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The most valuable asset an organization has is its people, so it’s not surprising that 70% of large employers in the United States invest in health and wellness programs for their employees.1 Despite this, only one-third of American employees regularly participate.2 So what’s the magic ingredient for getting people engaged? The answer is leadership support.
Leadership support goes beyond providing a wellness program. This is a great first step, but in order to show employees that they truly value wellness, senior and middle managers must show that they themselves prioritize their own wellbeing. In fact, a 2016 survey conducted by the American Psychological Association found that 73% of employees who worked in organizations where the senior leaders were actively involved in their wellness programming believed their organization helped them develop a healthier lifestyle, compared to 11% of employees in organizations where senior leaders weren’t involved.3
The reason why it’s crucial for employees to participate in wellness programs is because they can improve mental and physical health in as little as one year, which translates to lower costs associated with absenteeism, presenteeism, and health claims.3 Furthermore, wellness programs reduce employee burnout, which costs U.S. businesses $300 billion every year.4 According to a report by the U.S. Chamber of Commerce, when employees participate in wellness programs, the company can expect an ROI of $1.50 to $3 per dollar invested starting in the second year of the program.5
You might be wondering how, as a leader, you can display a commitment to wellness. The good news is, it’s as simple as performing three actions!
Communication is key! Before a wellness initiative is about to launch, it’s important for leaders to encourage employees to participate by promoting it through multiple company communication channels. In a remote workforce, these could be through emails, in newsletters, on intranet banners, on company social networking programs, or even in (virtual) meetings. In all of these communications, leaders should indicate their own excitement and intention to participate in order to drive interest. After a wellness initiative is over, leaders should send a wrap-up email that includes a personal testimonial about the event and a statement of gratitude for employees who participated.
At Sprout, we do most of the heavy lifting when it comes to promoting our wellness programming within your organization. We do this by developing communications material that is ready-made for distribution, so that all you have to do is send them out!
Recognition is a great motivator! It also fosters a culture of wellness by letting people know that their contributions to the workplace are valued, which increases morale and happiness and ultimately boosts creativity and productivity. Celebrating an employee’s contributions doesn’t have to be difficult. For example, leaders can give them a shoutout in a company-wide email or in a meeting to help them feel a sense of appreciation.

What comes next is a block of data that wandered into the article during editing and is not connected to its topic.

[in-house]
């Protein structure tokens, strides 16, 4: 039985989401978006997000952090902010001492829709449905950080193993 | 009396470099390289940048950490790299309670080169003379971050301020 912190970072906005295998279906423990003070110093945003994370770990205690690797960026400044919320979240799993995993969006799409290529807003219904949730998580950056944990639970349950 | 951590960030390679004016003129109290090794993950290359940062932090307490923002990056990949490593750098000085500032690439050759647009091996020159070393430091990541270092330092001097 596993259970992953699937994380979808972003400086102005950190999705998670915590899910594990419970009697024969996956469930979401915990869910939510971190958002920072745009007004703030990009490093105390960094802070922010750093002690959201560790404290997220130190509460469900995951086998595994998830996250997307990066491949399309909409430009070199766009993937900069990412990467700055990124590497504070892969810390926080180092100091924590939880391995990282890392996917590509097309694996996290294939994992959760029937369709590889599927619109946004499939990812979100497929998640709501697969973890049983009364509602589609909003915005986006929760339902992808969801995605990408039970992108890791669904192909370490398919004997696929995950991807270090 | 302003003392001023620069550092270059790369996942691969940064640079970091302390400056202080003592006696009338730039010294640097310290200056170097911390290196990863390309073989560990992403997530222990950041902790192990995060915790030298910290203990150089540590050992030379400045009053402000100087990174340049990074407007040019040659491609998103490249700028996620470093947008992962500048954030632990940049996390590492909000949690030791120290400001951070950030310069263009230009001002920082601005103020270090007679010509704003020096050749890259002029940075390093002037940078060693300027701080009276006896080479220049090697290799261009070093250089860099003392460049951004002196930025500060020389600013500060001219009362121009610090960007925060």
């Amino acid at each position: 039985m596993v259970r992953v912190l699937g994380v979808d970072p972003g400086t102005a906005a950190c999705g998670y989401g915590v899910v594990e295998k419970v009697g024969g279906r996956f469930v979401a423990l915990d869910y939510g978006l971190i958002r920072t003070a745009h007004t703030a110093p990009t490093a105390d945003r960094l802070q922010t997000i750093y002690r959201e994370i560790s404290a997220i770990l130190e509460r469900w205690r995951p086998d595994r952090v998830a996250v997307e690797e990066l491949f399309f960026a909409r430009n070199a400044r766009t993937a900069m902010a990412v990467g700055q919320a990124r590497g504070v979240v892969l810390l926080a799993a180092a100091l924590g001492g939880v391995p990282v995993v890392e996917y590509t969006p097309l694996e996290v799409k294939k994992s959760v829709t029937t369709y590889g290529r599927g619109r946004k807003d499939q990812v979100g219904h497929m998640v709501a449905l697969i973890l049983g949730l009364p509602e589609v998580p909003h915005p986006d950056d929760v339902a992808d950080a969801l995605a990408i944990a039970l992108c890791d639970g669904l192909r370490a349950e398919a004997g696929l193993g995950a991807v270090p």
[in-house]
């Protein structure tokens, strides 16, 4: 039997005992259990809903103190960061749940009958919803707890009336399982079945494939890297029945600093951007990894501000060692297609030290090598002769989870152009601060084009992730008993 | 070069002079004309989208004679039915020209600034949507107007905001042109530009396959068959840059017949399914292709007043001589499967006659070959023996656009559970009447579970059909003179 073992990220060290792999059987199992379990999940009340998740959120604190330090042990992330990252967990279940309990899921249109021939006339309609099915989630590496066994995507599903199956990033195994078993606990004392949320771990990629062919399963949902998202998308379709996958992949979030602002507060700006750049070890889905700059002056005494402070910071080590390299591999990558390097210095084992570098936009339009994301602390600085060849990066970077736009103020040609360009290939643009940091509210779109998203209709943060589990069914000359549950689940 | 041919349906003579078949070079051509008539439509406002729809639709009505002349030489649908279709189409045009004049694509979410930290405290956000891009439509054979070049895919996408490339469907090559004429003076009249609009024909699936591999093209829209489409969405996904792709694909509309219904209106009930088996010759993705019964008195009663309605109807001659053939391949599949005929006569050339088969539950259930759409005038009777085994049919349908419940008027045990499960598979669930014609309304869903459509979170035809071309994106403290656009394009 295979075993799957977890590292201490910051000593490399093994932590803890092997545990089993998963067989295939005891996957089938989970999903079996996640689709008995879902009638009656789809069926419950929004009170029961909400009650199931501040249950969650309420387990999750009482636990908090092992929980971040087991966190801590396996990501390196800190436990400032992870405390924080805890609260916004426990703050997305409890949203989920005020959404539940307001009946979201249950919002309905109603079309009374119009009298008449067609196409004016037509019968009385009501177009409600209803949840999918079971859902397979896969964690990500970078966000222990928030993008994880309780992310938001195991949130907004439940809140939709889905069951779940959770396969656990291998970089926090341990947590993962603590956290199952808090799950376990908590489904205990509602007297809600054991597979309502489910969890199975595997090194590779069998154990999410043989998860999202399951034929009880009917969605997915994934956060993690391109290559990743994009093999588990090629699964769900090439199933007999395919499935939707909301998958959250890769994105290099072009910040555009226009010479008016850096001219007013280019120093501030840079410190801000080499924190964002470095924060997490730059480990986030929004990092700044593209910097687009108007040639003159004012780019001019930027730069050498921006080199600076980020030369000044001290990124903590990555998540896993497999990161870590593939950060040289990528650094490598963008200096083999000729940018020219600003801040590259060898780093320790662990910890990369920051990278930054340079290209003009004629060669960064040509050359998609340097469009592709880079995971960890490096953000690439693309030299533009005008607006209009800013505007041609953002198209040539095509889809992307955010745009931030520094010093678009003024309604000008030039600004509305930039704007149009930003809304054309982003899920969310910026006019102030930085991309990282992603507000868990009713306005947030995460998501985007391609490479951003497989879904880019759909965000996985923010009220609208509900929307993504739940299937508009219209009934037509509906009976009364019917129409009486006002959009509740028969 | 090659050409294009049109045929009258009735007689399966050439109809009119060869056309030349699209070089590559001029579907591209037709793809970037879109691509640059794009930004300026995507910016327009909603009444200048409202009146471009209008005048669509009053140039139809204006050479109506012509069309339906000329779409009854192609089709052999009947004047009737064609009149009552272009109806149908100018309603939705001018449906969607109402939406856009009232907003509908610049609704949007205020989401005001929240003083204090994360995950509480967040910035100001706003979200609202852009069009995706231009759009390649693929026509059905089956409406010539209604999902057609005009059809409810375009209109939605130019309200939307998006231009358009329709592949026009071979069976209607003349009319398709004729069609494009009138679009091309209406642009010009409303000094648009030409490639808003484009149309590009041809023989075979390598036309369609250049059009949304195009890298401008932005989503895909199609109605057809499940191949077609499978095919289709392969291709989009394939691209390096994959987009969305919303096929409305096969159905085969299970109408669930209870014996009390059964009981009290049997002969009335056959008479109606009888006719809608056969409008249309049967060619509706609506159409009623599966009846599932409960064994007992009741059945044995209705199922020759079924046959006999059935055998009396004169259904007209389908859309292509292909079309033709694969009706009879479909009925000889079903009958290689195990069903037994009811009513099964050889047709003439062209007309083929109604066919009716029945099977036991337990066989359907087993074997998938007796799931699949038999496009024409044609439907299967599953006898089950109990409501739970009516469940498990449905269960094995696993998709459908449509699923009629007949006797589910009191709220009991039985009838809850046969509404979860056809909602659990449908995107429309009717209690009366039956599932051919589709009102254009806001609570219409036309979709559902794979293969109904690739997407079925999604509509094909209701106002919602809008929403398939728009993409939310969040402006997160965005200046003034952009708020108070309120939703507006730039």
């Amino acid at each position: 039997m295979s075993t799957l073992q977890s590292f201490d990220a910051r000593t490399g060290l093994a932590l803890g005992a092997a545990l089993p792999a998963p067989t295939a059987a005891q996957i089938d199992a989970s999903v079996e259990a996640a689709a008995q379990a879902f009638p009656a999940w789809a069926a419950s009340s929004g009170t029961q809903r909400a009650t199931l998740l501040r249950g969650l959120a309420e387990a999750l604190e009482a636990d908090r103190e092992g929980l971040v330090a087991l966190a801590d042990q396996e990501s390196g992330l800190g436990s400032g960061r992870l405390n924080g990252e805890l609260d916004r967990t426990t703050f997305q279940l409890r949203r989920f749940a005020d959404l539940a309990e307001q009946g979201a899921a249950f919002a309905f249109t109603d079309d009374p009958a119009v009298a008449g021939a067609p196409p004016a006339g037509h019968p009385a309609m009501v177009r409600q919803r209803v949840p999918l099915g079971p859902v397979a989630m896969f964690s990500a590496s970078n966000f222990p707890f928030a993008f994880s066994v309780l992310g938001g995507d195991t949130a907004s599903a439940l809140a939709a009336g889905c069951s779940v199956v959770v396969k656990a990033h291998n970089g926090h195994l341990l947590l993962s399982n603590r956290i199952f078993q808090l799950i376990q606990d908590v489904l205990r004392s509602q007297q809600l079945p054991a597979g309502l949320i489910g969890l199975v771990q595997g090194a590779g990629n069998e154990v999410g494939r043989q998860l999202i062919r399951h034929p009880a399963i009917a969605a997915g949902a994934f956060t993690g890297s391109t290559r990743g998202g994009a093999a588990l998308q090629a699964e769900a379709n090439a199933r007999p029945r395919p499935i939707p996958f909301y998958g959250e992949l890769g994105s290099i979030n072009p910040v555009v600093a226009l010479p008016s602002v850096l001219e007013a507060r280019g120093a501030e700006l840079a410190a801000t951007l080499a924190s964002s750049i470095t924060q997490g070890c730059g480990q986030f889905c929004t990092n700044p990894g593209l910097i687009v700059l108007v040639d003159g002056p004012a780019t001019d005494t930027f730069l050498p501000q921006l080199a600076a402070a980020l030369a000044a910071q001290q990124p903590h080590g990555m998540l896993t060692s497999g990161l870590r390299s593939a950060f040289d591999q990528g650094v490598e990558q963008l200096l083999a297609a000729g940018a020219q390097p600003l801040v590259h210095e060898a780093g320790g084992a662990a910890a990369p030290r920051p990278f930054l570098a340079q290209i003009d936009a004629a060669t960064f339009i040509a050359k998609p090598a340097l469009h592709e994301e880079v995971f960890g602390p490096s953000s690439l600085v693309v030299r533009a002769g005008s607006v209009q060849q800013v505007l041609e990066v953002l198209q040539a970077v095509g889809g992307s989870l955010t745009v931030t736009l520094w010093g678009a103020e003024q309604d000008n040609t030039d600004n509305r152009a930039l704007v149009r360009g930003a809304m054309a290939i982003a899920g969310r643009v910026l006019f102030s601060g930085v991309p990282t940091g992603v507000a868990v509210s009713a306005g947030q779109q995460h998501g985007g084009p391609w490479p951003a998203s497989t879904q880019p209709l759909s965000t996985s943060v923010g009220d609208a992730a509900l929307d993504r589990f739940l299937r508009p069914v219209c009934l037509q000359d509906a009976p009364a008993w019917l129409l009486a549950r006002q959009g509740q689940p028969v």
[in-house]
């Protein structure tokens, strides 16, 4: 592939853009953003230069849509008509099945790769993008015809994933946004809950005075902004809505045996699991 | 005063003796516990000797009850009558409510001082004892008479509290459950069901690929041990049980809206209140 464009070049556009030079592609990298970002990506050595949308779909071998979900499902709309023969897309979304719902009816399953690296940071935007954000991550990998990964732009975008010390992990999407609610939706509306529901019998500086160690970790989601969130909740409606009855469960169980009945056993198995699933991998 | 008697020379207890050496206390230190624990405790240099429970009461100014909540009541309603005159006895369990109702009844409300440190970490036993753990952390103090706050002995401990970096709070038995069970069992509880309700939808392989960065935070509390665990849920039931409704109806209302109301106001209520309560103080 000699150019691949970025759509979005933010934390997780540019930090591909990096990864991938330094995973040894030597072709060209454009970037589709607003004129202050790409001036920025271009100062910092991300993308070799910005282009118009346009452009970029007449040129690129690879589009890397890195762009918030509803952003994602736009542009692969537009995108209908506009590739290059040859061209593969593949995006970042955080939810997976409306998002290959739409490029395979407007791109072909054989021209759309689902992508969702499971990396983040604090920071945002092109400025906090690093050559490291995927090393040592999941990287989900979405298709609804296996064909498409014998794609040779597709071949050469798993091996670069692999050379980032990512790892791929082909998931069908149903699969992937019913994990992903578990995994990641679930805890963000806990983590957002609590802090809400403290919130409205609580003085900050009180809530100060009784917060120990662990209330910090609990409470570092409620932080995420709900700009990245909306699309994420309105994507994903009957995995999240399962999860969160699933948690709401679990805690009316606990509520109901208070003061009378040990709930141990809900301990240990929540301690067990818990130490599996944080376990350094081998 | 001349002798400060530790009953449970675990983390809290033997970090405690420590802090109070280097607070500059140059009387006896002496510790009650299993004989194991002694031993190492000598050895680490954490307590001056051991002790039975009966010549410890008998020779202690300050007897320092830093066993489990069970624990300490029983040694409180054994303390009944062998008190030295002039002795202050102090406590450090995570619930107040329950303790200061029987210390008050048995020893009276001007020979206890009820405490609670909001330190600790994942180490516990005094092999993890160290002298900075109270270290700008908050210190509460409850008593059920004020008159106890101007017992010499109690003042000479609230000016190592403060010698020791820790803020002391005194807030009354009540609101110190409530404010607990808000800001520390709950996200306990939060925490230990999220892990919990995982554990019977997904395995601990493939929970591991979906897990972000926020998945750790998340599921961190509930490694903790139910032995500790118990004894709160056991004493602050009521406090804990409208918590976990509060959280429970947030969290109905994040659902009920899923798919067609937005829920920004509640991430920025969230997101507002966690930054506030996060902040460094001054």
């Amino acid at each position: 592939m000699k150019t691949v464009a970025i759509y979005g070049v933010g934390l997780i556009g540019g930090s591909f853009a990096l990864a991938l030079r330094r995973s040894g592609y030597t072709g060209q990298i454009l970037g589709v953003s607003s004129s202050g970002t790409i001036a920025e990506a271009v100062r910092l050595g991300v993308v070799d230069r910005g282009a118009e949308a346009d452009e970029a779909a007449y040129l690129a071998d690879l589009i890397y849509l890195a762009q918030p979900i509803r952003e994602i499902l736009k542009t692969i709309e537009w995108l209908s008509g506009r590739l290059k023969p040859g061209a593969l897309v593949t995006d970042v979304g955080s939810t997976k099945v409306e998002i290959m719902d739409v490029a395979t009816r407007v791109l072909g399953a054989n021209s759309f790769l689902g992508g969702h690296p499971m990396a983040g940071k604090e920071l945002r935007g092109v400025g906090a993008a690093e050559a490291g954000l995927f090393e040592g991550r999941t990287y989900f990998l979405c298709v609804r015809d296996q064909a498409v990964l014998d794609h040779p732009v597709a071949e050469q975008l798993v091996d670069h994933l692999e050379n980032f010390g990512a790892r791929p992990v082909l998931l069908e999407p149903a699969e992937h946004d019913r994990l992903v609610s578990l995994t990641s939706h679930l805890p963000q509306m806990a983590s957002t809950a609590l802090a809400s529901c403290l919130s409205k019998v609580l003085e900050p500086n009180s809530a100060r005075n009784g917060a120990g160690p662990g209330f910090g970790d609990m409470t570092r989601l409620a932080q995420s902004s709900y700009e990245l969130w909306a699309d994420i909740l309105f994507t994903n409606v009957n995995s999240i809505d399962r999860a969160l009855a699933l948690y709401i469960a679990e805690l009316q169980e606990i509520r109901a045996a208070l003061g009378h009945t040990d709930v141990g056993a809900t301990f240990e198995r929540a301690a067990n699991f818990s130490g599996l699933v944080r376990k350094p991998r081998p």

Manager support and recognition is also important for helping employees develop a healthier lifestyle. In fact, a survey by Mercer found that, when comparing different organizations that offered wellness programs, employees were almost 10% more likely to report health improvements if they worked at an organization where there were also leaders who publicly recognized their changes to their health habits.1 This recognition can take the form of a public announcement or incentives like gift cards for milestones such as winning a health-based competition or achieving a health goal.
Sprout provides ample opportunity for recognizing and rewarding employees. Users can offer each other encouragement on social streams, watch as their name rises to the top of leaderboards, and redeem virtual currency for gift cards at our rewards store.
The most important thing a leader can do to show their commitment to wellness is to practice what they preach! Leading by example shows employees that it’s okay to take vacation days, mental health days, and paid time off. It also means refraining from working too much overtime and sending emails after work hours, which sends the message to employees that they too should always be on work mode, a mindset that results in stress and burnout.
Leaders must also actively participate in wellness programs and make their efforts known. There are creative ways they can do this, even when working remotely. For example, during a step challenge, leaders can take a picture during a walk and post it on the social media platform the company uses to communicate. If leaders participate, it sends the message to employees that participating in wellness programs is something that is valuable and worth taking the time to do.
With Sprout, it’s easy to make leaders’ commitment to personal wellness visible. Leaders can post about their wellness journey on social streams, join wellness-based community groups, and rise to the top of leaderboards as they participate in wellness activities. Schedule a demo with one our wellness experts and learn more about Sprout's digital wellness platform.